talking about potentially innovative new products.
can still access the webinar here to find out more about the Meritor story;
it’s a great example of procurement looking beyond the norm, and really
contributing to those wider goals such as revenue growth. And at the Ivalua Now “Art of Procurement” conference
next month, I’m expecting to hear more examples like that of procurement moving
beyond our traditional heartland of cost control and transactional management.
You can book for that here, and join the firm, key clients such as Total, Suez and Deutsche Telekom (and me) in Paris for what should be a stimulating couple of days – maybe see you there!
How does an organisation know that the procurement initiatives, projects, efforts really result in a quantifiable benefit to the business?
As both a former CPO and consultant, I’m often asked about the strategies I have employed to grow, reach and deliver results. Yes, I can tell you stories from past lives of wooing reluctant stakeholders and setting savings records year over year. Actually, the secret to my success in procurement is much less glamorous, and I’d like to share that with you:
and prioritising initiatives and meticulously tracking ROI through a rigorous
project benefit validation process and governance framework are the best ways
to increase your organisation’s credibility, dependability, and recognition.
a critical role in the cost management of an organisation. This is why many organisations are quick to
tout the cost savings and bottom line benefits generated by procurement’s
efforts. Procurement’s maturity journey, when done right, can last months to
years, and often requires significant investments – consultants, technology
infrastructure, headcount, and support services. How does an organisation know
that the procurement initiatives, projects, efforts really result in a quantifiable benefit to the business? Furthermore,
how can the organisation fully appreciate procurement’s value? When the results
are not tracked, reported, and kept as the focal point, procurement’s full
impact can be overlooked, or underappreciated at best.
ROI is your friend
across the business’ most strategic functions: operations, finance, legal, while
managing critical external supplier and partner relationships. This broad
exposure is combined with well-honed skills in cost control, analytics,
process, research, contracting, and negotiation, as well as a deep knowledge of
the business and company culture. Yet, we are often not given the respect we
deserve as a key trusted business partner. Why is that? Procurement teams tend to sell themselves
short by not forecasting ROI and tracking quantifiable benefits for all
project benefits and estimating an accurate return on investment (ROI) can be
very challenging for organisations. There are several possible reasons why ROI
often goes unmeasured:
Being satisfied too early
are satisfied with the general improvement in their financial statements after
formalising a procurement strategy, because now a methodology in which to
quantify “savings” or “value” has been defined.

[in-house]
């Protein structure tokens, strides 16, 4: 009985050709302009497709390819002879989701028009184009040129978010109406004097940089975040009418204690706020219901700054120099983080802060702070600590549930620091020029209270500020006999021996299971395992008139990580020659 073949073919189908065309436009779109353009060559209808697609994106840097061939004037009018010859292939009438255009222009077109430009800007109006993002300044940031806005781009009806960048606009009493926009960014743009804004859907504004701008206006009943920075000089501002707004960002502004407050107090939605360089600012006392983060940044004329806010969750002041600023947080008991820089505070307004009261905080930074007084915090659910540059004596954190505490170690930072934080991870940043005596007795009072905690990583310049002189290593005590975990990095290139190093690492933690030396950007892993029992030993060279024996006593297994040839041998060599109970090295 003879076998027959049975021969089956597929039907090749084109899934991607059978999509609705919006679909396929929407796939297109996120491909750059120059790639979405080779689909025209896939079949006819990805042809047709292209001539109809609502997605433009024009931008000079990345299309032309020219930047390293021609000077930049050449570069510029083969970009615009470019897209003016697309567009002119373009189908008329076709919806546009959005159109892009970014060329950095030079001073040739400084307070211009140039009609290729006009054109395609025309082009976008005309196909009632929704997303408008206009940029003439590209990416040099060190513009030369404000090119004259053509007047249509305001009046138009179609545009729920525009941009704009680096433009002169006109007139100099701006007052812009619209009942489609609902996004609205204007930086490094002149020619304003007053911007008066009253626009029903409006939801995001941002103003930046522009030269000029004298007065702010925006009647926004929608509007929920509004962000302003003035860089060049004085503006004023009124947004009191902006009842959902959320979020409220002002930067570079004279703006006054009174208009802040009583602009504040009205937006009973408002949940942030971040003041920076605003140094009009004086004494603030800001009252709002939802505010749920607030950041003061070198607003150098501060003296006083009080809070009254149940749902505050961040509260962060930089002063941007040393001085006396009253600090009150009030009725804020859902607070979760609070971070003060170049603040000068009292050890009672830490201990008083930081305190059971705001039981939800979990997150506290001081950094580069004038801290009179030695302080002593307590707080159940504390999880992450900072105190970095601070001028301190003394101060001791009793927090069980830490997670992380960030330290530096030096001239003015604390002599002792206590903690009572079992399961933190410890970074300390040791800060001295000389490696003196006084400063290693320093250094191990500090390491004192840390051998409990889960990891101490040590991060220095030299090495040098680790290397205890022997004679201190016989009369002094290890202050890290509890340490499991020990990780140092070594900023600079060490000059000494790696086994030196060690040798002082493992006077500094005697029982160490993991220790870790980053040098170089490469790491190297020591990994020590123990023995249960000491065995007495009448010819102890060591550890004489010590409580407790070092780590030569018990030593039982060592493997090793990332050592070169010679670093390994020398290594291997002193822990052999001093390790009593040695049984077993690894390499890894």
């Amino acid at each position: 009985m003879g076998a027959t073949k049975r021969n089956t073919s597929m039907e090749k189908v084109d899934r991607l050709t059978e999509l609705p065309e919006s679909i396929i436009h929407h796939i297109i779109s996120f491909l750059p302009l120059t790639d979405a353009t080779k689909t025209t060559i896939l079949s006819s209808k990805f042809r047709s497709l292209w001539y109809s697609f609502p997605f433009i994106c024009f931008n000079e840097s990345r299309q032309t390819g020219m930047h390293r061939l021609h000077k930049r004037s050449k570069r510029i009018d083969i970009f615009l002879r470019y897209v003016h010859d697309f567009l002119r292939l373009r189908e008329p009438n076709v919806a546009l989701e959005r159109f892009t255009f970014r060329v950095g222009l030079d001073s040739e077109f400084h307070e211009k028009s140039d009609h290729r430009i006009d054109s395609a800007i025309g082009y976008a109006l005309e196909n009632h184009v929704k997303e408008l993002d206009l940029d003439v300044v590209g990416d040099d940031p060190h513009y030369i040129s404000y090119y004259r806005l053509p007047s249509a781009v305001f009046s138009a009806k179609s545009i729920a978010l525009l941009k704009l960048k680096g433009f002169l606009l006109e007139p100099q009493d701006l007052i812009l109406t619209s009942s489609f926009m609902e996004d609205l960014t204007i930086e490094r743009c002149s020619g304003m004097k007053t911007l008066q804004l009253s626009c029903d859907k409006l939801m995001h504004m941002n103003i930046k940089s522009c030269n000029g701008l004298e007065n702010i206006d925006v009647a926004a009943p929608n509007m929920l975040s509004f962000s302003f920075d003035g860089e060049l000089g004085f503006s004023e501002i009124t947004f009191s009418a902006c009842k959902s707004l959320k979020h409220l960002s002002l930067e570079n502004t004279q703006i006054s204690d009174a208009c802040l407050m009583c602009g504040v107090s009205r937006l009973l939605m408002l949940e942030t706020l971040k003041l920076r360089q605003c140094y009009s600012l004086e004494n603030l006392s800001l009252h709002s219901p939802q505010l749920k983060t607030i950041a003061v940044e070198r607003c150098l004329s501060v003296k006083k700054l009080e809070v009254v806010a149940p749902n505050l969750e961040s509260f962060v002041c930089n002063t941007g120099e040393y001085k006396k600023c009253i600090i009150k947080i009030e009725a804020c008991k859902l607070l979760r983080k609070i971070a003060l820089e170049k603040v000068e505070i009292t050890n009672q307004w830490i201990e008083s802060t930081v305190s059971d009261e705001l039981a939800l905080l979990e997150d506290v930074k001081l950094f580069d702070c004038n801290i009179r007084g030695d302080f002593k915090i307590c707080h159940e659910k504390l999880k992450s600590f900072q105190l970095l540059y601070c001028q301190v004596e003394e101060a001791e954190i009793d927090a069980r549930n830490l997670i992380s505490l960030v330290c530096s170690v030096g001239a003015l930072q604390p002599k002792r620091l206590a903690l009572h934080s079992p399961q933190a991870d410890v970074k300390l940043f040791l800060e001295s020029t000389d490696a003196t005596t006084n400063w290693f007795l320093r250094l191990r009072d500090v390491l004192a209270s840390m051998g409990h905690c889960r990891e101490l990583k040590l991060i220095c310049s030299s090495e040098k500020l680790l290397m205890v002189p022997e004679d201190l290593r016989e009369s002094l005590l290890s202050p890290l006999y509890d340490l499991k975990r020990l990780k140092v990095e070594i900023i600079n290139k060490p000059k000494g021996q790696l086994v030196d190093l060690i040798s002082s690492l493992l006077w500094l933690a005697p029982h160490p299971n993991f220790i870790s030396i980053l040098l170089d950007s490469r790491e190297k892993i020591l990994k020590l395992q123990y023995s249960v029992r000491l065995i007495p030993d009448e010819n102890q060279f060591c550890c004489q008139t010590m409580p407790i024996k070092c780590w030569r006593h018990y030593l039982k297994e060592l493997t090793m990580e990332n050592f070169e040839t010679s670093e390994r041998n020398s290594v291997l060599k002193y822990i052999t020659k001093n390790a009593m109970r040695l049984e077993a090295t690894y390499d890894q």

When this journey begins, controls are strengthened, initiatives are
defined, “low hanging fruit” is addressed, resources are deployed, and as a
result, the organisation performs better as a whole.
Focusing on tactics
focus intensely on training resources and executing projects in the early
stages of a procurement journey, and place secondary emphasis on measuring ROI,
believing that the benefits will come.
Can’t find the right formula
attempt to measure ROI, yet they are unsure how to quantify project benefits
generated from procurement, especially if there are multiple ways to measure a
successful procurement effort. It is evident that, even considering how
well-known or understood the procurement function is to the world, there is
still a significant knowledge gap. How can procurement quantify project
benefits and truly link them to a company’s financial performance?
The well-reported results of industry
pioneers that are more mature in their procurement function, as well as the
pressing need to reduce costs and improve productivity, have encouraged company
leaders to push their teams to undertake even more procurement initiatives.
Sometimes, after an initial burst of enthusiasm, these efforts languish over
time, or procurement becomes less engaged than they once were. This can often
be because benefits have not been accurately estimated or verified as impacting
the bottom line. In some cases, benefits can be reconciled as tangible
contributions to the income statement; but in others, benefits may not be so
evident during a reconciliation process.
A critical key to success is to ensure that procurement does not miss an
opportunity to bring true credibility to their efforts is to implement a
process that directly reconciles project benefits to the company’s accounting
and reporting systems.
The tools you need: project selection, benefit
validation and governance
A strong project governance process is
key to the successful project execution and results. A comprehensive project
governance process encompasses how projects are identified, selected, executed
and reported. However, in most project governance processes, a key element is
often forgotten: benefit estimation and validation.
While most organisations recognise the
value of properly vetting project ideas and opportunities prior to launching a
project, many fail to follow the process religiously for every initiative. Some
may launch projects before a proper prioritisation effort has taken place, or